At the close of the Mexican War of Independance in 1821, Texas became part of Mexico. A constitution had been drawn up that gave Mexico a federal system of government (based on that of the United States), with each state retaining certain powers (Texas was part of the state Coahuila y Tejas). The new government set up programs to sell land inexpensively in order to attract settlers from the United States. Stephen F. Austin was one of the men in charge of attracting settlers to Texas. Settlers had to agree to give up their US citizenship and become citizens of Mexico, and in return they were able to buy land for much less money than in the US.

In 1835, however, General Santa Anna took control of Mexico and scrapped the constitution. His goal was to strip the Mexican states of their rights and centralize the government’s power in Mexico City. The majority of the citizens of Texas — the recent immigrants from the United States and the Tejanos — were against Santa Anna, and the Texas Revolution began in October 1835.

The Battle of Gonzales was the first battle in the Texas Revolution. In October 1835, the Mexican government sent word to the town of Gonzales that the Mexican army was going to come retrieve the cannon that it had lent them for protection against the Indians some years before. The residents of Gonzales decided to fight, and 18 men blocked the Mexican army from crossing the river into the town. The Mexican army retreated, but a few days later they tried to take the cannon once more. This time, the residents of Gonzales rolled the cannon out to the Mexicans. They rose a white flag with a black cannon in the middle and the words “Come and Take It” across the top, and then they fired into the gathering of Mexican soldiers. (Incidentally, I wanted to buy the shirt, but decided against it as the good people of Switzerland would be unfamiliar with the story and might misinterpret the meaning of the slogan…) The soldiers retreated again, and the Texan forces quickly overtook the Mexican army outposts at La Bahia and San Antonio. Incidentally, the army outpost in San Antonio was the Alamo complex.

William Travis was the commander of the 200 or so Texan forces stationed at the Alamo in February and March 1836. Also present were Jim Bowie and Davy Crockett (who reportedly said to a fellow Congressman who pleaded with him not to leave Tennessee: “You may go to Hell, but I will go to Texas”), as well as men from all over the United States and even a few from Europe. There were also a freedman named John, who fought for the Texans, a few slaves, and 15 women and children who were family members of some of the soldiers.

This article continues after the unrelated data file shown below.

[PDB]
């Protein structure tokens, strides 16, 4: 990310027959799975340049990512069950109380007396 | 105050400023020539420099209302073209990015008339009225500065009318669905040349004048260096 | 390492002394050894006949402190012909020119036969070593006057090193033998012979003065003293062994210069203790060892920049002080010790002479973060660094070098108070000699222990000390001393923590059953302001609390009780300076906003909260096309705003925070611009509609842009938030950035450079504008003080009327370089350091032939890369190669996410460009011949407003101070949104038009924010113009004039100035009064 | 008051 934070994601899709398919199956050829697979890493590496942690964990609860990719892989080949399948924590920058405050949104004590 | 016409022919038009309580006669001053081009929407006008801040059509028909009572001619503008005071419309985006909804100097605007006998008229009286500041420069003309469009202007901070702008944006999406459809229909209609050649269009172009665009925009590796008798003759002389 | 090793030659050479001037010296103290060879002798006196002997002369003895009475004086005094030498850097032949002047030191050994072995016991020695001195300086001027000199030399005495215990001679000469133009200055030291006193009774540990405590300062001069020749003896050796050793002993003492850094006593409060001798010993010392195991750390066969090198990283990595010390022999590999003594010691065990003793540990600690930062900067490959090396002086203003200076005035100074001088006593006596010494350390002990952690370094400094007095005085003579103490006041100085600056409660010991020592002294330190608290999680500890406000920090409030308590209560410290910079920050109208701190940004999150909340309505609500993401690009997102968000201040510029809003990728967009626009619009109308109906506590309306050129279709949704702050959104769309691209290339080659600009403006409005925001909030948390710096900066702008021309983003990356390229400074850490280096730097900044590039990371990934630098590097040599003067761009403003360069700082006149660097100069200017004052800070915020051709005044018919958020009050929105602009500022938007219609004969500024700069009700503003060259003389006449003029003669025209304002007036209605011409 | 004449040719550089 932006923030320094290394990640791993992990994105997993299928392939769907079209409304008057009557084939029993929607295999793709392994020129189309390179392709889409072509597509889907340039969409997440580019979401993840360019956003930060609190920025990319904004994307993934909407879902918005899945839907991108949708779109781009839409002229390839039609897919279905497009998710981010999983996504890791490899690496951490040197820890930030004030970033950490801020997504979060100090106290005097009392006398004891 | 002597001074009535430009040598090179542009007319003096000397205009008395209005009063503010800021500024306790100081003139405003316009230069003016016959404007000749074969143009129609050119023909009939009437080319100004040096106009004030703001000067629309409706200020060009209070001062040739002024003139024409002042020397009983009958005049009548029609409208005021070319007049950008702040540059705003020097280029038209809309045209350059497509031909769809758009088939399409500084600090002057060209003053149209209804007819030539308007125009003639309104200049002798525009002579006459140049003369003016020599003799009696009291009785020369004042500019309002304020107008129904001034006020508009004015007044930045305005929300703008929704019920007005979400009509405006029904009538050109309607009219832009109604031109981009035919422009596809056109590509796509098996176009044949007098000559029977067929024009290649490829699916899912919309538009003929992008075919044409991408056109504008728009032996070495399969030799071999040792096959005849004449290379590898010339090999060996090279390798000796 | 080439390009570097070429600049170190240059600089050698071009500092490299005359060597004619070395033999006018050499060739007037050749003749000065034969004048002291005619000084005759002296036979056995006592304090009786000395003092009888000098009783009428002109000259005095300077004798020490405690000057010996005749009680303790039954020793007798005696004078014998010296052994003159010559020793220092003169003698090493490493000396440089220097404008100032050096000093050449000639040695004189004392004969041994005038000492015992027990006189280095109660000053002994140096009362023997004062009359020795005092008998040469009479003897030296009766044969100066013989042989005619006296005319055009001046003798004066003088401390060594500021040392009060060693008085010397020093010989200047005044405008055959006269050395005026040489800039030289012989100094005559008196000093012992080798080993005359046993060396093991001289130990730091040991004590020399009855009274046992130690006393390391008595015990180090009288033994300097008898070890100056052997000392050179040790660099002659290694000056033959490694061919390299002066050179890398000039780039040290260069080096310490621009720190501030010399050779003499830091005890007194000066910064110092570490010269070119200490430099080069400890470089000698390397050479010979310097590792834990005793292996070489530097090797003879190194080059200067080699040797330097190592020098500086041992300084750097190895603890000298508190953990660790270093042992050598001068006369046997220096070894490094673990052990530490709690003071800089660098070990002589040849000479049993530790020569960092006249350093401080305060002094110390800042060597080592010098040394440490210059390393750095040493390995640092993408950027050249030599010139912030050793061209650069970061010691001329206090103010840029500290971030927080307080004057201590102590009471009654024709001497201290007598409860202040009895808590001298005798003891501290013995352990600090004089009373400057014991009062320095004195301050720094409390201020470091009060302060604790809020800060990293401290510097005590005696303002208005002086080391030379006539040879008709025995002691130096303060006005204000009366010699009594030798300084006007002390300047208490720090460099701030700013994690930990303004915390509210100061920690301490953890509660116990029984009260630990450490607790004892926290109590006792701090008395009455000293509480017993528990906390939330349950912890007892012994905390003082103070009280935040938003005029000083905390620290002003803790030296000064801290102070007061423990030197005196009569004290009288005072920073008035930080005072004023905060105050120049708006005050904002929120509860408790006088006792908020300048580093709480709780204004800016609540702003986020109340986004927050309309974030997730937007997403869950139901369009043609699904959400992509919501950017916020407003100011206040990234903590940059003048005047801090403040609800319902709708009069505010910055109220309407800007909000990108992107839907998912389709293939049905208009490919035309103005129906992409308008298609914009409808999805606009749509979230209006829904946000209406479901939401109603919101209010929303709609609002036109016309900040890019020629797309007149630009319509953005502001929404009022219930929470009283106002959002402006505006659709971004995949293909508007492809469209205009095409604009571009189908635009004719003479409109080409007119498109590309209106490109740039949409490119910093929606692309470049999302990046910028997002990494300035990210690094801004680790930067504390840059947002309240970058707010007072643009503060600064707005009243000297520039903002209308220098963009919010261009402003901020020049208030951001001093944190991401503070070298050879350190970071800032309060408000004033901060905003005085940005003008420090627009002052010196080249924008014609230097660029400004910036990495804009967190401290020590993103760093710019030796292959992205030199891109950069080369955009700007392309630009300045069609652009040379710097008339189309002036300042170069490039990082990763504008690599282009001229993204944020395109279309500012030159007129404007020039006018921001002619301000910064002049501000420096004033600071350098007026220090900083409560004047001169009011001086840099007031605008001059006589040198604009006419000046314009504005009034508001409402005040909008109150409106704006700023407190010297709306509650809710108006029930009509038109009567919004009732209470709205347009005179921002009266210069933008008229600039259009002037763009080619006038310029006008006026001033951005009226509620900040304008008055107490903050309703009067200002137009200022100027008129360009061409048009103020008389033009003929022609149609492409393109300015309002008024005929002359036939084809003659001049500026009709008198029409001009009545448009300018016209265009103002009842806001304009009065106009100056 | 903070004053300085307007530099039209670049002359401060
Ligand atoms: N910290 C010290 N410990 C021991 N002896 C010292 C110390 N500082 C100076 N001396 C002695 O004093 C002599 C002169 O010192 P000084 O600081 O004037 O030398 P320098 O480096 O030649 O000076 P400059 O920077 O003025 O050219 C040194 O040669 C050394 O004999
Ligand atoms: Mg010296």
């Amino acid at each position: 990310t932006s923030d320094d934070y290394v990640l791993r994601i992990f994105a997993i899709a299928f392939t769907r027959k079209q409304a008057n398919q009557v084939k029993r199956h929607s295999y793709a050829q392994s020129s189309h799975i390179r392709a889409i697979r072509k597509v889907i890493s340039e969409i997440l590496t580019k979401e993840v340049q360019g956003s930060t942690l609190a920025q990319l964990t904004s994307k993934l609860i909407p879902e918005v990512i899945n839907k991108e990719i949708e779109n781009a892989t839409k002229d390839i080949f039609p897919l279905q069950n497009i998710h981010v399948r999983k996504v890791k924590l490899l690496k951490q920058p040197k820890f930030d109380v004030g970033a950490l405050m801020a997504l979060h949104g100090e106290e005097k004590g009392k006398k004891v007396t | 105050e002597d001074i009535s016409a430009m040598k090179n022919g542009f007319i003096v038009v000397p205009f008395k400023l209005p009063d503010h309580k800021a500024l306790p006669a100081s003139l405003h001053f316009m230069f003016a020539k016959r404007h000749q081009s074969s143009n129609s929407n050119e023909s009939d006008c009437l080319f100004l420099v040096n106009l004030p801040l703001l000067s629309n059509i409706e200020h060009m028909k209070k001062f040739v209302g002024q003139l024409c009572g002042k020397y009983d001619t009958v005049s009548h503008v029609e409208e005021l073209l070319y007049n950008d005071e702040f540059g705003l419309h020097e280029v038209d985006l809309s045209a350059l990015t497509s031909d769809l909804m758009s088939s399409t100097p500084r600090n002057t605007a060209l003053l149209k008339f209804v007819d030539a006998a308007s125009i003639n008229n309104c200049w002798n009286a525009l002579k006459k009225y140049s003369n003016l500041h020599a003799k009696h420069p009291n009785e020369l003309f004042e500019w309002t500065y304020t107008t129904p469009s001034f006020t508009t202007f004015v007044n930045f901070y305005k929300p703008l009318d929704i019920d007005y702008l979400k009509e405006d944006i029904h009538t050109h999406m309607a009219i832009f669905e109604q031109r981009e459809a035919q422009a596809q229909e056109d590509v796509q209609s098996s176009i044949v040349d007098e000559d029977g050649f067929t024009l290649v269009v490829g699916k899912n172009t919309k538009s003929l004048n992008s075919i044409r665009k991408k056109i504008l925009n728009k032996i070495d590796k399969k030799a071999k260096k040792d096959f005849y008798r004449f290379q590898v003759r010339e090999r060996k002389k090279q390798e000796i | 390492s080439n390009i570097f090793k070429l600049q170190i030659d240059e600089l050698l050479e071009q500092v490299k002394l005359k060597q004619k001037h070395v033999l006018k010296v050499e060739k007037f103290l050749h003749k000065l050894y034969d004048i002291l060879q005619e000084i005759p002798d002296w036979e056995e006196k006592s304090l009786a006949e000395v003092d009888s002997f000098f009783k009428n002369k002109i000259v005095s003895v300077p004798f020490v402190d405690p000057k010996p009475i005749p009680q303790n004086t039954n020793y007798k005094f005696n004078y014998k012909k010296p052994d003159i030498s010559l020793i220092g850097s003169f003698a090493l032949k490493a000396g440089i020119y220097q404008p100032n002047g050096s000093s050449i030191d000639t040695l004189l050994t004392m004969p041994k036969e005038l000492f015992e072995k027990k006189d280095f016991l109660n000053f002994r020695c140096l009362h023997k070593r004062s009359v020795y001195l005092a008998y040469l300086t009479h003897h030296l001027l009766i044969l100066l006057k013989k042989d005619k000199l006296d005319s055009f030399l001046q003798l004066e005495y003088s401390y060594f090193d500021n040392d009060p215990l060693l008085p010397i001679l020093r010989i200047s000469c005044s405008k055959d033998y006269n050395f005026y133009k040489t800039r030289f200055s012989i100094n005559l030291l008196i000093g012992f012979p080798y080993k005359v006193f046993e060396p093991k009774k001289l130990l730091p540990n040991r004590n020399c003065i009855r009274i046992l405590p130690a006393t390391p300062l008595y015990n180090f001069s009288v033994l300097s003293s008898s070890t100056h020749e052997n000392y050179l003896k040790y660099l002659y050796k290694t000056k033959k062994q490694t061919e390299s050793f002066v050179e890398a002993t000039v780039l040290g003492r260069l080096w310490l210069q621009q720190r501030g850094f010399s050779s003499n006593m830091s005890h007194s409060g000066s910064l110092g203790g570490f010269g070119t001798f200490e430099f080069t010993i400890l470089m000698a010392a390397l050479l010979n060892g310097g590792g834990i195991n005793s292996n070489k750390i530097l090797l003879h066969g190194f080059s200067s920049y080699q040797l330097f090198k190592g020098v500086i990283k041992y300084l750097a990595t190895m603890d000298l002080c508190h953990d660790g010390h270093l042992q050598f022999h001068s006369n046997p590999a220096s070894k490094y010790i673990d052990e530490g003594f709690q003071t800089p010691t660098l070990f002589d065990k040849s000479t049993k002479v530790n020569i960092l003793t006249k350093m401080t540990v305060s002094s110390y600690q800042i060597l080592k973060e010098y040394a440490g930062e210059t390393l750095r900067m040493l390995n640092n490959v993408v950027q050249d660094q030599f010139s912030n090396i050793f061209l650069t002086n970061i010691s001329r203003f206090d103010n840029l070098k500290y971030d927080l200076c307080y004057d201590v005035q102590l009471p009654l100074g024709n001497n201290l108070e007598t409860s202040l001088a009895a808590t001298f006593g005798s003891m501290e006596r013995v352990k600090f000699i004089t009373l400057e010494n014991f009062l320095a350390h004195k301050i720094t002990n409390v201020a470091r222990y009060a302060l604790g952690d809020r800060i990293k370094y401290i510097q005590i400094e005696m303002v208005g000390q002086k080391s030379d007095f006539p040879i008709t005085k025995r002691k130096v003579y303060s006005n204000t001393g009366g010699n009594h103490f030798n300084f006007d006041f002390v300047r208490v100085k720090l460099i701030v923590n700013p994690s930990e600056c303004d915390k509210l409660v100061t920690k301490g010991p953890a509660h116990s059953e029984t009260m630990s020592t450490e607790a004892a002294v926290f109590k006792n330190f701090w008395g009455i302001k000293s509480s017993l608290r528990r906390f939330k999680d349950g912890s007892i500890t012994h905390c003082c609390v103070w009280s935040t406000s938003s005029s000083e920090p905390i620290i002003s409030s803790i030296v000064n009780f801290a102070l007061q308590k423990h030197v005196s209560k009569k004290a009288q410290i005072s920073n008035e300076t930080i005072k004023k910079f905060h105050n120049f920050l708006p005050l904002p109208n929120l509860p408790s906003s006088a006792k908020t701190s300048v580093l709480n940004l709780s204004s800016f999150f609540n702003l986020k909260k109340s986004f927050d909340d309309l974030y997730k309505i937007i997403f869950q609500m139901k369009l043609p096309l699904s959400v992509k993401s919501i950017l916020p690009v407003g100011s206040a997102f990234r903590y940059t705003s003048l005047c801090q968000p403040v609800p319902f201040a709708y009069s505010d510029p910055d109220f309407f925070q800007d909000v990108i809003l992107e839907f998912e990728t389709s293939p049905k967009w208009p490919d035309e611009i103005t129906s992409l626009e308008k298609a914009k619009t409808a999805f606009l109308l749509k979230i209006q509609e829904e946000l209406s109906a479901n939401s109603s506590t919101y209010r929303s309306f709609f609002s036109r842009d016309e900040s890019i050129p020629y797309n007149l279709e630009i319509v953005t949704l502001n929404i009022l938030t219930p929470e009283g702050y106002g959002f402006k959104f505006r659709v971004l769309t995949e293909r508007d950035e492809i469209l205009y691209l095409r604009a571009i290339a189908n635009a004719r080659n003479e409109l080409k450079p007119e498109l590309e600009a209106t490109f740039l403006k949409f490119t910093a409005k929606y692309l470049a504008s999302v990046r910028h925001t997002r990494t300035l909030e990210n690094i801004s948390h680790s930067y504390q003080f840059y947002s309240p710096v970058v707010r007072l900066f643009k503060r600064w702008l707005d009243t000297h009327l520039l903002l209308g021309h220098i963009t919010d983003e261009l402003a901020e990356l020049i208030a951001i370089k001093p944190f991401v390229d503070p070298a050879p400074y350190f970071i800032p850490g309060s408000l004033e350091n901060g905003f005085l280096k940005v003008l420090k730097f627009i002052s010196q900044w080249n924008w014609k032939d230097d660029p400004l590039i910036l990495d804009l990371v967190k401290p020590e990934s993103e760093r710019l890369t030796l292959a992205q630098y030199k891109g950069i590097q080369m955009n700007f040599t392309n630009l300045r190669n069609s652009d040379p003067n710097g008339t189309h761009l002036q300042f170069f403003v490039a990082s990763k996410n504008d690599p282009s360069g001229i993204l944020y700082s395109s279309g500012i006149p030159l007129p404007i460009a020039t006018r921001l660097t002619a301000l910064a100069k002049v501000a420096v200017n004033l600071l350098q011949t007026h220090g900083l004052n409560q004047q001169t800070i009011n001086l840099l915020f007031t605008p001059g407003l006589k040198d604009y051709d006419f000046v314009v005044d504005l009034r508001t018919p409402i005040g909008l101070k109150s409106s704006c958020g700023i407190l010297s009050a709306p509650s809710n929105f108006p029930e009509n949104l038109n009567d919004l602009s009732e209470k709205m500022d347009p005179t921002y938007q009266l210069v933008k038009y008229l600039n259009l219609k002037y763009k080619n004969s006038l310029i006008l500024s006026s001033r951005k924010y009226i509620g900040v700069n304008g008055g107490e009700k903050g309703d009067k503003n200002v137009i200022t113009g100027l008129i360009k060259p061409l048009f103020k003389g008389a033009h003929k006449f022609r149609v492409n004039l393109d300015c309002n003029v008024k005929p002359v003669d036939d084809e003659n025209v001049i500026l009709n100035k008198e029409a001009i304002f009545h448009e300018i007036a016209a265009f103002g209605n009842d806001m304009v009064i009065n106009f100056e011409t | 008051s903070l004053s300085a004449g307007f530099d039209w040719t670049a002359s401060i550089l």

The Mexican army began a siege at the Alamo at the end of February 1836. They flew a red flag, meaning “no quarter”, from the top of San Fernando Cathedral (which, sadly, we didn’t get to visit because Main Street was completely blocked off for construction). When the forces at the Alamo saw the flag, they responded with a cannon shot. Travis sent messengers out with letters pleading for reinforcements, one of which was famously signed, “Victory or Death!” Legend has it that Travis also drew a line in the sand within the mission walls and asked all the men who wanted to stay and fight to cross it. Supposedly, all but one man did. The siege lasted for thirteen days, ending on the morning of March 6th, when the Battle of the Alamo was fought.

Nearly all of the Alamo defenders died in the battle, and those who didn’t were executed (you don’t want to know how — I truly wish I had not read the description in the museum explaining what happened) and their bodies were burned on a funeral pyre by the river. The women and children and a few slaves survived and were sent out by the Mexican army to spread the story of the defeat at the Alamo to the citizens of Texas. The battle became a rallying force for the Texans, inspiring hundreds of men to join the Texan army.

Meanwhile, Texas had declared independance from Mexico, although the Texas army was still suffering defeats at the hands of the Mexicans. But at the Battle of San Jacinto, the Texans’ luck changed. Santa Anna himself was leading the Mexican army, and the Texans (led by Sam Houston) managed to surprise his forces early on the morning of April 21st. (Legend has it that the Texan forces were able to surprise him because at the time, he was sleeping with a whore called the Yellow Rose of Texas. Which is why, when I used to play such women in the shows at my local theatre, I would wear a yellow rose at my bosom.) The battle cry, of course, was “Remember the Alamo!” The Texans managed to take Santa Anna’s army prisoner, and Santa Anna himself was captured the next day. This brought the Texas Revolution to a close.

Now, since you’ve stayed with me through the story, I’ll treat you to some pictures.

First we have the Alamo itself (whose distinctive roofline actually is not original to the church — it was created later on by the US Army when they put the first roof over the building) :

Then we have a detail from the monument outside the Alamo, featuring the names and likenesses of the better-known participants in the battle:

And finally, the Six Flags Over Texas (US, Texas, Confederate Stars and Bars, Mexico, France, and Spain) :

Remember the Alamo!

The San Antonio missions

January 23, 2008

Yes, that’s “missions” with a lowercase “m”. If you were hoping to find a post about the baseball team… well, you’re on the wrong blog.

I decided that I should take my friend on a sort of historical tour of San Antonio while she was visiting me. We were supposed to visit the Alamo on the first day of her visit, but due to a misunderstanding of the driving directions… well, we ended up at the missions instead. On a cold, rainy day with one jacket and one umbrella between us. But we still had a good time.

There are five missions in the San Antonio area, all of them built by the Spanish along the banks of the river. We visited the two best-preserved missions — San José and Concepcion. Here is their story:

Spain claimed Texas as part of its territories from the early 1500s until 1821. However, they didn’t pay much attention to colonizing the area until the late 1600s, when France began encroaching on New Spain’s territory. In 1690, Spain sent missionaries to East Texas to build missions where they would convert the natives to Catholicism and a Spanish way of life while staking Spain’s claim to the region.

In order to help send supplies to the missions in the East, the Spaniards built a new mission alongside the San Antonio River to serve as a waystation. They named it San Antonio de Valero — now known as the Alamo. The importance of the Alamo in Texas history is going to be explained in the next post.